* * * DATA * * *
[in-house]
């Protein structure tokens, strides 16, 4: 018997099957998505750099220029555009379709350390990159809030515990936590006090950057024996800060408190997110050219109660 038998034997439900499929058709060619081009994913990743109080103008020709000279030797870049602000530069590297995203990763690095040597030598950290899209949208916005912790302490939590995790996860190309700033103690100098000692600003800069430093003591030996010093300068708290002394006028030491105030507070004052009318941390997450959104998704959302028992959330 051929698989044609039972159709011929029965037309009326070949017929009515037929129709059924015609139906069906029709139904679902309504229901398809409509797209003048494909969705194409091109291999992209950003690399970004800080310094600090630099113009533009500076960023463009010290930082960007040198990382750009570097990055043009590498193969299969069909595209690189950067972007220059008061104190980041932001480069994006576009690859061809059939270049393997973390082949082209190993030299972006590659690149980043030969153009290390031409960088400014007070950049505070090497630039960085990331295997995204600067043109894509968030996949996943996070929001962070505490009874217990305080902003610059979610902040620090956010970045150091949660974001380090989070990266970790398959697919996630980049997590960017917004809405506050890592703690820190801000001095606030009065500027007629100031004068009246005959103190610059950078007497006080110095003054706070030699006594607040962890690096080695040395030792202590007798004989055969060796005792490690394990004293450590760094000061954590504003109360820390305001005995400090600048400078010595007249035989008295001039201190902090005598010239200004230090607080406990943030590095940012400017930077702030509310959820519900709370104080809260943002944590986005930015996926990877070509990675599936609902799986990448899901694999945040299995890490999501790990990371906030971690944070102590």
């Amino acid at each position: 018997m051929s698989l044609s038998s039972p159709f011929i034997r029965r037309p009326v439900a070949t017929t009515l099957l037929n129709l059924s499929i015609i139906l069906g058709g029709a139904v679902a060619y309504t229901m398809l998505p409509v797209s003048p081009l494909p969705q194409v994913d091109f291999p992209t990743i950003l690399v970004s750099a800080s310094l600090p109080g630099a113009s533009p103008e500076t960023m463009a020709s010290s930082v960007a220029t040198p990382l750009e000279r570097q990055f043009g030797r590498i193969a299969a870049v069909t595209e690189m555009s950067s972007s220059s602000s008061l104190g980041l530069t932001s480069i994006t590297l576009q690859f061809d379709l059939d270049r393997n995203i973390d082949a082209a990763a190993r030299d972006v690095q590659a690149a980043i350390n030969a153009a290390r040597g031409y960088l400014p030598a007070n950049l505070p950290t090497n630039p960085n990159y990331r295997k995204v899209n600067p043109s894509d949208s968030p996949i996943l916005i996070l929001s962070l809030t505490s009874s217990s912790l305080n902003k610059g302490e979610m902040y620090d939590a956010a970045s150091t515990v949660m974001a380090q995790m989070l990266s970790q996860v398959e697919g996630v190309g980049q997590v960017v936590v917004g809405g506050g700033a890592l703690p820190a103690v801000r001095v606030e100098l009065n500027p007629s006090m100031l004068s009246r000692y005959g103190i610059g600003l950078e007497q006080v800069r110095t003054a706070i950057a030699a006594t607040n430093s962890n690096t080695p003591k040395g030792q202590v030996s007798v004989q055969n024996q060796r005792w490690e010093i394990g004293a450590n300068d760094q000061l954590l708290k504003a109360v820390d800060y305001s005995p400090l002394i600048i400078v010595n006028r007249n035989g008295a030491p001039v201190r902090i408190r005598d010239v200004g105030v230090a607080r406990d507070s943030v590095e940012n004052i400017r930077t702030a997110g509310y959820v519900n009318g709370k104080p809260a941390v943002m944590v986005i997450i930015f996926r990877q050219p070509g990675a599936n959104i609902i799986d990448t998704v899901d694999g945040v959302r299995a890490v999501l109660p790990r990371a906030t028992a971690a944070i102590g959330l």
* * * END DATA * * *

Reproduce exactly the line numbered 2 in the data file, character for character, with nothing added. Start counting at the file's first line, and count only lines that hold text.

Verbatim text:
């Protein structure tokens, strides 16, 4: 018997099957998505750099220029555009379709350390990159809030515990936590006090950057024996800060408190997110050219109660 038998034997439900499929058709060619081009994913990743109080103008020709000279030797870049602000530069590297995203990763690095040597030598950290899209949208916005912790302490939590995790996860190309700033103690100098000692600003800069430093003591030996010093300068708290002394006028030491105030507070004052009318941390997450959104998704959302028992959330 051929698989044609039972159709011929029965037309009326070949017929009515037929129709059924015609139906069906029709139904679902309504229901398809409509797209003048494909969705194409091109291999992209950003690399970004800080310094600090630099113009533009500076960023463009010290930082960007040198990382750009570097990055043009590498193969299969069909595209690189950067972007220059008061104190980041932001480069994006576009690859061809059939270049393997973390082949082209190993030299972006590659690149980043030969153009290390031409960088400014007070950049505070090497630039960085990331295997995204600067043109894509968030996949996943996070929001962070505490009874217990305080902003610059979610902040620090956010970045150091949660974001380090989070990266970790398959697919996630980049997590960017917004809405506050890592703690820190801000001095606030009065500027007629100031004068009246005959103190610059950078007497006080110095003054706070030699006594607040962890690096080695040395030792202590007798004989055969060796005792490690394990004293450590760094000061954590504003109360820390305001005995400090600048400078010595007249035989008295001039201190902090005598010239200004230090607080406990943030590095940012400017930077702030509310959820519900709370104080809260943002944590986005930015996926990877070509990675599936609902799986990448899901694999945040299995890490999501790990990371906030971690944070102590």